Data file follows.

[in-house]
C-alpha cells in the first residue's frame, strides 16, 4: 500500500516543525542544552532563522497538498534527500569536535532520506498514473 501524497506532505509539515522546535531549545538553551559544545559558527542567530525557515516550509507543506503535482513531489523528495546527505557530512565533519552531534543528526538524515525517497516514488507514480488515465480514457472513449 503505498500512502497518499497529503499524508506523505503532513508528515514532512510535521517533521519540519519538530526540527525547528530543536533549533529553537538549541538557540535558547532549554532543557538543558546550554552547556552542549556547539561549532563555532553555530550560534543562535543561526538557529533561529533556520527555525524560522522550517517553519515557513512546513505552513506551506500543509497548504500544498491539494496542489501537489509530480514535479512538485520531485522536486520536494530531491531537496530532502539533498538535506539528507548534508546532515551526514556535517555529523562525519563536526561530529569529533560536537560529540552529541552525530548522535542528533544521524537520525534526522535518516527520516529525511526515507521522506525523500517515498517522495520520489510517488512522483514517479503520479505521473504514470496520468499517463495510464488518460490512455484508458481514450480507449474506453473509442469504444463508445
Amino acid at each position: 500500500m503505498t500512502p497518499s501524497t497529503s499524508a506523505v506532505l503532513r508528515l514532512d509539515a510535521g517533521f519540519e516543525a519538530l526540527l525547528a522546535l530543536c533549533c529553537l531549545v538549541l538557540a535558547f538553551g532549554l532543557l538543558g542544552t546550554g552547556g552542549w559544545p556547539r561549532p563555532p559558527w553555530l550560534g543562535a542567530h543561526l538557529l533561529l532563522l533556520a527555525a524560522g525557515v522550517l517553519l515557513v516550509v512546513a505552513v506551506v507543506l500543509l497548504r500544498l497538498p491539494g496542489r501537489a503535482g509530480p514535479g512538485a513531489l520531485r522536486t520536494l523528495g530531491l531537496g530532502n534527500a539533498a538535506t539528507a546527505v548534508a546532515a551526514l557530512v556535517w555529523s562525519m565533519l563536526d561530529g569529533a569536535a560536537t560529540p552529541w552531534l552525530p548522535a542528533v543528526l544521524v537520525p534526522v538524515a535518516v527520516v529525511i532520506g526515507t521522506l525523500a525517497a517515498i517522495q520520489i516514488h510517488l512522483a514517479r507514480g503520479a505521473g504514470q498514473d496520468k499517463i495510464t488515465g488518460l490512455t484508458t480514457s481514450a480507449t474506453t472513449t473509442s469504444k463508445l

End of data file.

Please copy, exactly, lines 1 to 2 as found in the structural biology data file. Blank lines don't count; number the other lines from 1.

[in-house]
C-alpha cells in the first residue's frame, strides 16, 4: 500500500516543525542544552532563522497538498534527500569536535532520506498514473 501524497506532505509539515522546535531549545538553551559544545559558527542567530525557515516550509507543506503535482513531489523528495546527505557530512565533519552531534543528526538524515525517497516514488507514480488515465480514457472513449 503505498500512502497518499497529503499524508506523505503532513508528515514532512510535521517533521519540519519538530526540527525547528530543536533549533529553537538549541538557540535558547532549554532543557538543558546550554552547556552542549556547539561549532563555532553555530550560534543562535543561526538557529533561529533556520527555525524560522522550517517553519515557513512546513505552513506551506500543509497548504500544498491539494496542489501537489509530480514535479512538485520531485522536486520536494530531491531537496530532502539533498538535506539528507548534508546532515551526514556535517555529523562525519563536526561530529569529533560536537560529540552529541552525530548522535542528533544521524537520525534526522535518516527520516529525511526515507521522506525523500517515498517522495520520489510517488512522483514517479503520479505521473504514470496520468499517463495510464488518460490512455484508458481514450480507449474506453473509442469504444463508445